Rent to Own

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So you are thinking about doing a rent to own?

If you are a purchaser that does not qualify now because of recent credit history, type of income, or lack of down payment- you maybe looking at rent to own ads.  They are all over the internet, papers, and posters.

If you are a property owner who wants to defer a transfer of asset and incur capital gains or investment income later, the rent to own is a method of retaining ownership and title to a property, having a tenant to continue to provide income from the real estate, but also have a willing buyer lined up for the future.



From a buyer's point of view, here are the pitfalls:

The purchase price you are agreeing to may be grossly inflated over-market.  There are devious scammers who are preying on folks who are not able to buy a home, but desperate to have a place to call their own.  Always consider getting an appraiser of your choice to determine current market value.

The contract maybe written up to secure a cash deposit and to obtain additional monthly deposits- THAT ARE NOT REFUNDABLE.   This may be a purposeful intent to keep your deposits, because the seller wants you to fail to qualify for the purchase of the home later.


From a seller's point of view, here are the pitfalls:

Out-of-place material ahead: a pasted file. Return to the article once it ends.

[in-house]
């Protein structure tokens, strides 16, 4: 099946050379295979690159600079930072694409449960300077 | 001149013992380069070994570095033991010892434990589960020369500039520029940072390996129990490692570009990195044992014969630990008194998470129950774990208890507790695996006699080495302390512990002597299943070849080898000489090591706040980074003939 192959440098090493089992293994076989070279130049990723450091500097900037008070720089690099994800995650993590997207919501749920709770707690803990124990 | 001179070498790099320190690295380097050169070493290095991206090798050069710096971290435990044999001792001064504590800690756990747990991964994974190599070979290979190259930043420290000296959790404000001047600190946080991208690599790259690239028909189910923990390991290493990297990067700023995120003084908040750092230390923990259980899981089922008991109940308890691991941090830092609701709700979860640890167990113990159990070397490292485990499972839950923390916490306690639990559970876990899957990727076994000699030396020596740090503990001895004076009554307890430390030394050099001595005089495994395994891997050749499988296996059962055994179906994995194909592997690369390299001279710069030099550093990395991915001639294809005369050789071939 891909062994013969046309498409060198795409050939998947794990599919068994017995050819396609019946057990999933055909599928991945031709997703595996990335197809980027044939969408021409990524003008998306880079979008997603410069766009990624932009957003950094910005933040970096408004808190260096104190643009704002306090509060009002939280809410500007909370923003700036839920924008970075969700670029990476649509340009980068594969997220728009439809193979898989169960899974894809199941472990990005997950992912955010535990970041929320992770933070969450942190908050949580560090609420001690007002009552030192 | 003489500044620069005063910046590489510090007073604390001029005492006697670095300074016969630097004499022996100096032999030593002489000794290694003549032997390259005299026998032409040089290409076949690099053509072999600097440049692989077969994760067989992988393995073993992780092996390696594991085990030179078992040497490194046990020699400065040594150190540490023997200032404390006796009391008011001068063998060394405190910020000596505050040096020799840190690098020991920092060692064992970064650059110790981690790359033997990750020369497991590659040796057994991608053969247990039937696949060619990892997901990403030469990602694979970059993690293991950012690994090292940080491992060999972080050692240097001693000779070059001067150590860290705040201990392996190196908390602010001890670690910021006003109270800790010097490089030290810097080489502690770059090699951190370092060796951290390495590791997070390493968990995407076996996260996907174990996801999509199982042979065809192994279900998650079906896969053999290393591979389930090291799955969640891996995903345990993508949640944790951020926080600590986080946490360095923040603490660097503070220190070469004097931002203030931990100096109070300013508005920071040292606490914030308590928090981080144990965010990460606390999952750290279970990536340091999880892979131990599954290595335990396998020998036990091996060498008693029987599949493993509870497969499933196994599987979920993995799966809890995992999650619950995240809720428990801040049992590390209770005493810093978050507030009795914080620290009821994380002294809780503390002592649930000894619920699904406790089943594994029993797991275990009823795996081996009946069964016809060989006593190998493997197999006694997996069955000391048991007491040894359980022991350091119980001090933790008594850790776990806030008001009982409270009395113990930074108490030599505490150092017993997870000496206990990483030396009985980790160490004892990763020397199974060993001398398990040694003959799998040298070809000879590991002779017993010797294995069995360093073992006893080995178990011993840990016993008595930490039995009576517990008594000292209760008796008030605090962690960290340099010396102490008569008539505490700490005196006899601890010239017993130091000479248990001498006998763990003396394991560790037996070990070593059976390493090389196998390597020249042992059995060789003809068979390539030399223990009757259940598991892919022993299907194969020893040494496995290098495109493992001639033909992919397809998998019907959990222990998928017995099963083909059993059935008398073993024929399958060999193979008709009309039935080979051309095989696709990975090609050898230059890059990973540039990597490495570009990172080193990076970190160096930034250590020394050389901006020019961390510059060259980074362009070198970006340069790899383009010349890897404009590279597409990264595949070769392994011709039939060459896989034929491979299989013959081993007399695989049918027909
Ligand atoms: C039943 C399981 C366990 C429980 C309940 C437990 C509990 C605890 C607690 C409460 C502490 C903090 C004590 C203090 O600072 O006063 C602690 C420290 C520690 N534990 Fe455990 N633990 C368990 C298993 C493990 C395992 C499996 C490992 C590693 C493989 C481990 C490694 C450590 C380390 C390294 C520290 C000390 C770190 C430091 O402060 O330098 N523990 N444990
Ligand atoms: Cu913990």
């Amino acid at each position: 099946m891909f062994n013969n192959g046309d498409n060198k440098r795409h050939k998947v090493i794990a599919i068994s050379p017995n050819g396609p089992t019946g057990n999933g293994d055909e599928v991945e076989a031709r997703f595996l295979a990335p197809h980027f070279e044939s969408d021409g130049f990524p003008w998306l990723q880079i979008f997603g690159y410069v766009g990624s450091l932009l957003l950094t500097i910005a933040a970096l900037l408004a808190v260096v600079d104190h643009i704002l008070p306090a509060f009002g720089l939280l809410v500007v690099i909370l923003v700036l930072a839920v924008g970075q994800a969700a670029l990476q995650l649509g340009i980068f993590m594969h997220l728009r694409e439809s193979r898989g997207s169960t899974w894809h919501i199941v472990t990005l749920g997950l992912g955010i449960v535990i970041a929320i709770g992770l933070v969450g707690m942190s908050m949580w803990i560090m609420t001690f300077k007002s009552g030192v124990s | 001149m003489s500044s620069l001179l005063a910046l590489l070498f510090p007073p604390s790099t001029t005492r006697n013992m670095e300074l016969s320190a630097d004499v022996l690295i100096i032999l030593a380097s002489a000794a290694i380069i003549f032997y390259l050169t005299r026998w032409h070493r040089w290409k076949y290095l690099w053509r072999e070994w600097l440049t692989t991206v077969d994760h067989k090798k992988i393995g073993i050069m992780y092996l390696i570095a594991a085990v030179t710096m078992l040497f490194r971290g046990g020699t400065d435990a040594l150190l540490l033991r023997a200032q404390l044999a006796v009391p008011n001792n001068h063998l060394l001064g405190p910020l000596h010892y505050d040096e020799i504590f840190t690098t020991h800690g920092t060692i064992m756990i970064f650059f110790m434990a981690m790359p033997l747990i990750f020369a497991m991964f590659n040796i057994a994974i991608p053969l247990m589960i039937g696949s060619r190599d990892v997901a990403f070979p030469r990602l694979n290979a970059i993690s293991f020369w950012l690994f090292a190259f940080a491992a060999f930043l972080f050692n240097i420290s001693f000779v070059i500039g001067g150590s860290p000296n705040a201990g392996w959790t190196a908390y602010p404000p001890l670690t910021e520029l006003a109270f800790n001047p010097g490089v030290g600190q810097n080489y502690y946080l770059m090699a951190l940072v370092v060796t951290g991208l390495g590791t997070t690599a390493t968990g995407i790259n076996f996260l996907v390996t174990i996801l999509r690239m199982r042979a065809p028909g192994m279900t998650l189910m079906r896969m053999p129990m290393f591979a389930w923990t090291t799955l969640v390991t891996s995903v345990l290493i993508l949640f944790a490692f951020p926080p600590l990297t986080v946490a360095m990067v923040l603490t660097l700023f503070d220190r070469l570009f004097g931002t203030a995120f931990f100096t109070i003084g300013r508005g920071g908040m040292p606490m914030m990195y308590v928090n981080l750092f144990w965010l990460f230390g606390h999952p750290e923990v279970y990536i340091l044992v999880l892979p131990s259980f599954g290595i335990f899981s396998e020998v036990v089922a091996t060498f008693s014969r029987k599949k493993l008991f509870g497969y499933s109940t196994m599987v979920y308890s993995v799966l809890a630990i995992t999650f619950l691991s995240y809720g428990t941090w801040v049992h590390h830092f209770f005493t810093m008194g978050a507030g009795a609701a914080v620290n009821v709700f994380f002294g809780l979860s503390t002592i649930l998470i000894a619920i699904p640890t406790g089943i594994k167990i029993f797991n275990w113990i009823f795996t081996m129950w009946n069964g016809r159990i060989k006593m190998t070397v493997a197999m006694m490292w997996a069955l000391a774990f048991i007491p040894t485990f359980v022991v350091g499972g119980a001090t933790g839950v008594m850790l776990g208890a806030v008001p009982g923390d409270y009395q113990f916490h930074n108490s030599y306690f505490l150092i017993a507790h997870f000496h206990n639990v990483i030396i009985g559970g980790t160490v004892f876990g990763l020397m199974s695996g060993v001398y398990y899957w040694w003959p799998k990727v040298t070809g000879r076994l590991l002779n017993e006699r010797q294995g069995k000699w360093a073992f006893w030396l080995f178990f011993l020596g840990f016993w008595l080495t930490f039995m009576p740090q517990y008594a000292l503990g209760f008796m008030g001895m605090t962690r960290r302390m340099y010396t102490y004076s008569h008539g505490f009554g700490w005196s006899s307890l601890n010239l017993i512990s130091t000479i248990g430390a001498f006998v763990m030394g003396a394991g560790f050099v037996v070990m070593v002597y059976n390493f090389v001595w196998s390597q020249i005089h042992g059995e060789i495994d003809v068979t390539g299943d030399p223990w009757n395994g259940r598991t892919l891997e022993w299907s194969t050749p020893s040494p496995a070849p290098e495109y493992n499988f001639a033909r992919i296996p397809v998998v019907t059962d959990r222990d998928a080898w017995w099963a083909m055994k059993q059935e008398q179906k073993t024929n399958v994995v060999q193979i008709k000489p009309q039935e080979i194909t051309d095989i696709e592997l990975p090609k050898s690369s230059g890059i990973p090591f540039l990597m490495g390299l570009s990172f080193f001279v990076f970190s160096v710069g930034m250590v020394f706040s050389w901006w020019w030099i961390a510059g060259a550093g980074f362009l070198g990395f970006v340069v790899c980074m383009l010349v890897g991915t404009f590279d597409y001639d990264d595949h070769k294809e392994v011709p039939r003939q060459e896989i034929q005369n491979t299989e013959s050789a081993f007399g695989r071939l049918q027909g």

The rent-to-own tenant may never clean up their act with regards to improving credit or qualifying income.  It is a non-sale from day one.  The tenant may abuse the property, and your entitlement is the rent received and the damage deposit.  Any additional deposit intended for the down payment needs to be refundable in order to satisfy future default insured financing requirements of down payment proof


This is a purchase agreement based on today's sales data.  IF the deal closes sometime in the future, the appraised value near the time of closing is a serious factor, if values have declined.   Insured and conventional bank or trust company mortgage financing is always based on THE LESSER OF the purchase price or current (near closing date) appraised value.

The Rent to Own contract is very similar to a regular CONDITION TO FINANCING sale

  • There is a set purchase price
  • There is a set closing date (that may be sooner if by mutual agreement)
  • There is refundable deposits- for example, $5,000 now and $500 additional deposits, monthly 

The major difference is the prospective owner takes tenancy of the home and pays normal market rent.  It is best to have a written confirmation of normal market rents for similar homes, done by a certified appraiser.

The deposits are monies paid over and above the normal market rent.

There needs to be a clear third party accounting of the rent and additional deposits being paid.  The rent to own tenant should keep cancelled cheques or receipts to a bank deposit; and, the landlord should have a bank account showing the history of deposits.

The moral of the story:  poorly documented rent to own contracts will frustrate a future purchase.  The poor documentation could be because the seller is not familiar with the pitfalls; or, is a serious dirt bag who intends to have a tenant and keep the additional money given in good faith as deposits towards the future purchase.


For the investor that is concerned the rent to own tenant will destroy the property and therefore calls the additional down payment deposit(s), "damage deposit(s)", it would leave the contract at risk because a normal condition of financing contract does not include a buyer having to provide a damage deposit.